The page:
“We also offer our program to high school students through dual enrollment,” stated Ms. Hunt. “Some of my best students come from this area.”
Ms. Hunt believes that another way the program stands out is that the faculty has combined decades of industry experience from the health care field and experience in higher education. She said the staff includes bilingual teachers and 75 percent are registered nurses.
“This extensive experience allows us to understand health care from many different perspectives with a comprehensive view of facility organization,” said Ms. Hunt.
Ms. Stephens oversees campus needs and serves as an instructor at the Floyd, Gordon, and Polk County campuses. Ms. Hunt is the program director and instructor at the Catoosa, Walker, and Whitfield Murray County campuses.
Ms. Hunt earned her associate’s degree in nursing from Dalton State College, a bachelor’s degree in business administration from Colorado Technical University, her master’s of business administration in health administration from Colorado Technical University, and a bachelor’s degree in health information management from Stephen’s College.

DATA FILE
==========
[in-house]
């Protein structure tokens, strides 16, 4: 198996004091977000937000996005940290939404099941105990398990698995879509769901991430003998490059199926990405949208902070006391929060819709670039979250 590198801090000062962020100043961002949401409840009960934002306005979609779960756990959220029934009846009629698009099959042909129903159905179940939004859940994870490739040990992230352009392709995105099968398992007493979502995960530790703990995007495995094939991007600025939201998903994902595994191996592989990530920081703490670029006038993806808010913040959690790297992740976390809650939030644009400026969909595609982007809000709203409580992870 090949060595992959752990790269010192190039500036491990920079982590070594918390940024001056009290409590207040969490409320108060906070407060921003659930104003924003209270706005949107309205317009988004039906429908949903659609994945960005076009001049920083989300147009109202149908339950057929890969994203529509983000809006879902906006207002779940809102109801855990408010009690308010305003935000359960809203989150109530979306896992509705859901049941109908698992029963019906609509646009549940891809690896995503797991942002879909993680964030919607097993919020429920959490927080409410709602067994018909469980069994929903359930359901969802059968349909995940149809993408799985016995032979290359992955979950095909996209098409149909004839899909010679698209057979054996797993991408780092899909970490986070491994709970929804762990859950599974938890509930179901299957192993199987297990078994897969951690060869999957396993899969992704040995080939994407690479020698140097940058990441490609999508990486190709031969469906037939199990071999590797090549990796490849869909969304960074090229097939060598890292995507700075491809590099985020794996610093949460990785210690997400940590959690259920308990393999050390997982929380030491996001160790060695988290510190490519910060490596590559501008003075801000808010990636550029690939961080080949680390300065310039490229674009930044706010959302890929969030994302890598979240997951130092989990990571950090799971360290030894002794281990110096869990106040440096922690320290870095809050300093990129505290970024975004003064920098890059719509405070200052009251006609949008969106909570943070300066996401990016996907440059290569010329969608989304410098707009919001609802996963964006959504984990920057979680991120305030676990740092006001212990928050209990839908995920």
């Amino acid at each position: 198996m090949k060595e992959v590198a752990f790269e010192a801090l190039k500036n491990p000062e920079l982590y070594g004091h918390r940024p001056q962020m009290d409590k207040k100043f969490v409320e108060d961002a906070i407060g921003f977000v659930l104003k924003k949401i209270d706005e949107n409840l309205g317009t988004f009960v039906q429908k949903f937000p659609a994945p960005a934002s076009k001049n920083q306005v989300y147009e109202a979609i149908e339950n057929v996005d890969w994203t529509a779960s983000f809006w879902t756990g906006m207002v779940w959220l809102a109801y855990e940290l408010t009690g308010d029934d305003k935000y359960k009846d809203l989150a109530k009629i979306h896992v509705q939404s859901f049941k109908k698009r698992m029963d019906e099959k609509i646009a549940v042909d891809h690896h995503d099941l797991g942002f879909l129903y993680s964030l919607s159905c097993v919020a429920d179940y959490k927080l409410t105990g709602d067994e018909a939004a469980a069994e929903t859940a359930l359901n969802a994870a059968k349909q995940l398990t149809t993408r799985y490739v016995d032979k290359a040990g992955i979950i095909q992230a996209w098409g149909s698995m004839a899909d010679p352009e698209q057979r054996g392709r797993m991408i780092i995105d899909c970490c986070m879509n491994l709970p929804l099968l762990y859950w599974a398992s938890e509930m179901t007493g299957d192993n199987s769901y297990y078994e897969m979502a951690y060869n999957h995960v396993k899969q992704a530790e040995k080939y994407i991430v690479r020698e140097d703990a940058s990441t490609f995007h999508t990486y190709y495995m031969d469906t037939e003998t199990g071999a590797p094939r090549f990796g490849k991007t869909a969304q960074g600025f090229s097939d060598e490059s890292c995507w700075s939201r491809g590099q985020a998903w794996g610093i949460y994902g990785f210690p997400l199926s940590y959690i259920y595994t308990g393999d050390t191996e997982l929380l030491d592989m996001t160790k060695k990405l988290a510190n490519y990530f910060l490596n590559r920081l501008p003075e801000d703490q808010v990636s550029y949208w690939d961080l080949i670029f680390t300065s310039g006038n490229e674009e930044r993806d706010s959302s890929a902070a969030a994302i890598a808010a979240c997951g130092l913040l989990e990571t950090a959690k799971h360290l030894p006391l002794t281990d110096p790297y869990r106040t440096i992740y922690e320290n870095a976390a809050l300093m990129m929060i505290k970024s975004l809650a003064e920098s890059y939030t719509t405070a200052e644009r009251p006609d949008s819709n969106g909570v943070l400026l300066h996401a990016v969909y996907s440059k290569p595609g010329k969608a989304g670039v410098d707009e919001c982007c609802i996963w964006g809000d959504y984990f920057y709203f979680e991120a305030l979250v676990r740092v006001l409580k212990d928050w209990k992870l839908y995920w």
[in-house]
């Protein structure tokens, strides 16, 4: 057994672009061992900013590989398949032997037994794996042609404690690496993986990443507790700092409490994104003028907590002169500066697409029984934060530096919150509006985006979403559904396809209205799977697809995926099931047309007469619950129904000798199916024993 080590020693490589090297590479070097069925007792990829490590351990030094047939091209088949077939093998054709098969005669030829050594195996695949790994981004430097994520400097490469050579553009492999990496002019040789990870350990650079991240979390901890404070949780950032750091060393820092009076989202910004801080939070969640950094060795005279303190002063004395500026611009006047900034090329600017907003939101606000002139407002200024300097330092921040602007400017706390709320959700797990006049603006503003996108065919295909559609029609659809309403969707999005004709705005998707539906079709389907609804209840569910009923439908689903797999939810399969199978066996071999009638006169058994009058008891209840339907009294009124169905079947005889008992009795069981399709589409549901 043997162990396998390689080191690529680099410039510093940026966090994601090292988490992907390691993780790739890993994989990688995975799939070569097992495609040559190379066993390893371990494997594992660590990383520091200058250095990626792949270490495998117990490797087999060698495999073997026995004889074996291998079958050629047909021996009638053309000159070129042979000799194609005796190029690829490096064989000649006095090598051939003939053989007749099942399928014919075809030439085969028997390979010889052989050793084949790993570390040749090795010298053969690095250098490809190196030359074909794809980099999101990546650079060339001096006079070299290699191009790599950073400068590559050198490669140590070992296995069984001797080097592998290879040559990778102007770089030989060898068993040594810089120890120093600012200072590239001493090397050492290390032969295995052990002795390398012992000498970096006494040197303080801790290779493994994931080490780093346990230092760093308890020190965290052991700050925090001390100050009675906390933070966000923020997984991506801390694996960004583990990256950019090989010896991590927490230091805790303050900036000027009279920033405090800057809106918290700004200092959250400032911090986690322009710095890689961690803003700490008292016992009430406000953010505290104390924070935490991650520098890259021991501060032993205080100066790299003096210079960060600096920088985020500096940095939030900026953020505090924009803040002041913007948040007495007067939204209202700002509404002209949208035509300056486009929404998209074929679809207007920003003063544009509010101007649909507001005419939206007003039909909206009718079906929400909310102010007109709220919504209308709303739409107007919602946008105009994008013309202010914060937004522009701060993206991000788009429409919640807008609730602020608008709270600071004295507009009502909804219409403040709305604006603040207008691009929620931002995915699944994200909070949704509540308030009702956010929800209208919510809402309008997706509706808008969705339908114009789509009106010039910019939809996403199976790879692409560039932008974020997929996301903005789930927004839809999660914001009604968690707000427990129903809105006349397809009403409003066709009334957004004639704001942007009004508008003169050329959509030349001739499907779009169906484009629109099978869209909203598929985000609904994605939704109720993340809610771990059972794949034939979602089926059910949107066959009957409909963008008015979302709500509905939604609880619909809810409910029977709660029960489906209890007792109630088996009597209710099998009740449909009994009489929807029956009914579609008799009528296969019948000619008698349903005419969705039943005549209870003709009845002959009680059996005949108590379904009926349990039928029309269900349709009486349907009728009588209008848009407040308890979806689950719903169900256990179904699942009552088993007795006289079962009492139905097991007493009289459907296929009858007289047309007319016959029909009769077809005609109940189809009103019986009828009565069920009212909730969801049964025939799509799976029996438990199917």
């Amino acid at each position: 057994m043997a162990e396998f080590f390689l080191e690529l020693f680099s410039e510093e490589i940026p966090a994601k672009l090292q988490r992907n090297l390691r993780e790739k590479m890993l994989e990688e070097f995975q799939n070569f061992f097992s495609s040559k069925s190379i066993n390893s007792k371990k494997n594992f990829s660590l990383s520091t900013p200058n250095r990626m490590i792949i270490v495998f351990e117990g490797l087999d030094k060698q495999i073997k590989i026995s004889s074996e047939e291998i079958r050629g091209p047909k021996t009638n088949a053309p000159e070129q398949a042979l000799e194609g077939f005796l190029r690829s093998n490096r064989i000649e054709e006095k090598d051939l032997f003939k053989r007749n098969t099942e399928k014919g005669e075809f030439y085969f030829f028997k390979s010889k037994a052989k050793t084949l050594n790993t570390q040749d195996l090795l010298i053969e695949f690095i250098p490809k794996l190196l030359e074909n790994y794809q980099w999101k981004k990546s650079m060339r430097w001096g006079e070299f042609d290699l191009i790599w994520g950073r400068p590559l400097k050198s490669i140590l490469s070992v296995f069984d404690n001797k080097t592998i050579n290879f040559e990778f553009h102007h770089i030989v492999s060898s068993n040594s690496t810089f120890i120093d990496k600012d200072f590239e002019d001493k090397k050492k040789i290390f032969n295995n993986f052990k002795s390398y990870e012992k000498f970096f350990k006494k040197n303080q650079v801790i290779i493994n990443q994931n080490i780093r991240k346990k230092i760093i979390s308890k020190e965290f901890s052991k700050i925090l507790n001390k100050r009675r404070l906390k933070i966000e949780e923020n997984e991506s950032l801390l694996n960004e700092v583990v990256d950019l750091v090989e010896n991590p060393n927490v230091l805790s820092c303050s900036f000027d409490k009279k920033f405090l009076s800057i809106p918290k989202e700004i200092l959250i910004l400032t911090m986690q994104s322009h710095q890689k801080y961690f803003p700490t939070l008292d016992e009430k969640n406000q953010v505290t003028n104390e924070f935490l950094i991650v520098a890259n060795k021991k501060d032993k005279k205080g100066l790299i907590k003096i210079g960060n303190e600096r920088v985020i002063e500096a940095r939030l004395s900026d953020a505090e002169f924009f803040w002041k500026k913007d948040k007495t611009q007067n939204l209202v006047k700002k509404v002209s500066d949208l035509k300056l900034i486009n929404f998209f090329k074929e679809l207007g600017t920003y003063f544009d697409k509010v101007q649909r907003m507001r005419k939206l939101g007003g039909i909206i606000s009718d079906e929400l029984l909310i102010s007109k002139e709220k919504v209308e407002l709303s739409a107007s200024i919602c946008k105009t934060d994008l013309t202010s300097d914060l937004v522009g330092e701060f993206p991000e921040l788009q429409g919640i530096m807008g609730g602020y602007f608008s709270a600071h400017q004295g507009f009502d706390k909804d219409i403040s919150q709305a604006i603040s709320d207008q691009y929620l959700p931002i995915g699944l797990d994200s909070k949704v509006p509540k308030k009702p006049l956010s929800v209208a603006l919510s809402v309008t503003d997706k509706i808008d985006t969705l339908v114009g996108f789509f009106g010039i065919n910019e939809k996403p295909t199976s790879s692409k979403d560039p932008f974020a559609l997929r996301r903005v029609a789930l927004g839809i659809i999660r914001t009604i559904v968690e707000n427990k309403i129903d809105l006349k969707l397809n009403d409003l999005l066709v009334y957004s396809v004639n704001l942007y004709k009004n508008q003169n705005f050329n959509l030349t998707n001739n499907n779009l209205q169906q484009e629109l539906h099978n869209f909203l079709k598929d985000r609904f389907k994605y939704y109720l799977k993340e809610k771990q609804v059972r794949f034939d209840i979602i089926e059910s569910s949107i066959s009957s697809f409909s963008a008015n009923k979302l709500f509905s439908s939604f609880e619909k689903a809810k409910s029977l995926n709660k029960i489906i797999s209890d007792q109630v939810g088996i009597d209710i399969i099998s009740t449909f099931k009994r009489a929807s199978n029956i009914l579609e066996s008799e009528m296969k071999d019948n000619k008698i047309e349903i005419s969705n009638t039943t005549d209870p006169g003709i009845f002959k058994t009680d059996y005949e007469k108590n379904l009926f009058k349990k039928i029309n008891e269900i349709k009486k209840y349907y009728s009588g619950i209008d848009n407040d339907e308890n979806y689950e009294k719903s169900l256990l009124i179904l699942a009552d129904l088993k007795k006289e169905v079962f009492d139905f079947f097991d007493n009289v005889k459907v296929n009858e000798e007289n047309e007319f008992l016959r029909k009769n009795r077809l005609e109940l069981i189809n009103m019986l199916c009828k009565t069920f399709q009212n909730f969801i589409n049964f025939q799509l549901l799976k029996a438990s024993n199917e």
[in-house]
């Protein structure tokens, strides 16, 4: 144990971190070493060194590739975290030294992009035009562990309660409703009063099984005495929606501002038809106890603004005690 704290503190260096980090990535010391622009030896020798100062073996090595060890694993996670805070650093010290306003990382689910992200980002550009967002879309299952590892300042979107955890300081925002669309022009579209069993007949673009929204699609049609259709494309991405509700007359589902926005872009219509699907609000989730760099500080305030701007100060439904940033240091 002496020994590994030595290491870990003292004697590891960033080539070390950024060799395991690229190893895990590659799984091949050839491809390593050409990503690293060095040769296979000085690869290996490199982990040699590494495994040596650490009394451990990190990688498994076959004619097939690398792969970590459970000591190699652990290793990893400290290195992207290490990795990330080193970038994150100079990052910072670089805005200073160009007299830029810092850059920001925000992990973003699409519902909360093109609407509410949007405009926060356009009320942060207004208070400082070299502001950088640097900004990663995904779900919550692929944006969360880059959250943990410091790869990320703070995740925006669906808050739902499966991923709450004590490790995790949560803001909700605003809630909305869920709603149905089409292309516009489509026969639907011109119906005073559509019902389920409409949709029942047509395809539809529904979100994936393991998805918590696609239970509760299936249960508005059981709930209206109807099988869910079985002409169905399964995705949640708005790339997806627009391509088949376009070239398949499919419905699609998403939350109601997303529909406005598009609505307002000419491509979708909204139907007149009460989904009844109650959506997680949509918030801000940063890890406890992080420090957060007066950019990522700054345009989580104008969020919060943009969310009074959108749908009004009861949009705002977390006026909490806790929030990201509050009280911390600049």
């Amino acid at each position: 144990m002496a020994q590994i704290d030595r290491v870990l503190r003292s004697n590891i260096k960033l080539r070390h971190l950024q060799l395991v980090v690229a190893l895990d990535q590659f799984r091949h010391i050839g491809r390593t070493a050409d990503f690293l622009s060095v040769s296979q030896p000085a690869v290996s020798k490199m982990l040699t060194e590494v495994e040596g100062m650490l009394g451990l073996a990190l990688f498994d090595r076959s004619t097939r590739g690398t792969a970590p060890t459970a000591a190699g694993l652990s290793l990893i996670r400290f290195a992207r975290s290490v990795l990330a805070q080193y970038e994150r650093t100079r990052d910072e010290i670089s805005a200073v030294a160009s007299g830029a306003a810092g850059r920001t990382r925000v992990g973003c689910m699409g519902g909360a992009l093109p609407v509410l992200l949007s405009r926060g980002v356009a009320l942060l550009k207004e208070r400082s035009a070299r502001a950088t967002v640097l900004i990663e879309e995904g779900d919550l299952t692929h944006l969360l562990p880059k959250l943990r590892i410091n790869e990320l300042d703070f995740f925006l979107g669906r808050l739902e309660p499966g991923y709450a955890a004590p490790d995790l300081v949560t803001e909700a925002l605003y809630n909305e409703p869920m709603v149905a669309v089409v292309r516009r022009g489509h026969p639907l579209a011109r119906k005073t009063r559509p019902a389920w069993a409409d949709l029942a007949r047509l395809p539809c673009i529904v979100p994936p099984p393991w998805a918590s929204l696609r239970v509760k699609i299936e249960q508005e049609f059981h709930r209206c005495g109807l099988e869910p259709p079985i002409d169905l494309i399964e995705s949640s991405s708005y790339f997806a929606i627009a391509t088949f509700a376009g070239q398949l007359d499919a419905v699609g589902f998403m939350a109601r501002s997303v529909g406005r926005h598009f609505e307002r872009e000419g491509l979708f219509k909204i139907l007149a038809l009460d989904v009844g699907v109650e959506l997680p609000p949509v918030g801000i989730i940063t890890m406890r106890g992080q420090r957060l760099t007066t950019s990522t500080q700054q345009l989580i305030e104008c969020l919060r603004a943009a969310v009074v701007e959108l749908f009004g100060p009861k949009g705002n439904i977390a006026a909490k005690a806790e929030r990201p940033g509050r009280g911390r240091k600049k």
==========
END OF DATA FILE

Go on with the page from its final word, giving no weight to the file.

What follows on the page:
Ms. Hunt has a registered nurse license in Georgia and a compact license, a multi-state license that allows a nurse to practice with patients across state lines, she said. She has a nursing background in pediatrics, obstetrics, medical/surgical, and industrial health, as well as a Red Cross volunteer and CPR instructor. She works with the American Council on Education on Accreditation in higher education programs and on the development of the Military ACE Guide.
He teaches classes covering health care delivery systems, reimbursement, health care administrative procedures, legal practice and ethics, fundamentals of health care management and leadership, and professional effectiveness.
Ms. Stephens said she graduated with an associate’s degree in nursing from Georgia Highlands College and earned her master’s degree in nursing from Western Governors University. She worked as a registered nurse for over 20 years and also performed medical transcription and medical coding/quality assurance.
A certified professional coder and instructor approved by the American Academy of Professional Coders (AAPC), Ms. Stephens has taught all courses within the Business Health Technology department, as well as some in the Allied Health program, she said. Her current classes consist primarily of those related to coding, auditing, and reimbursement.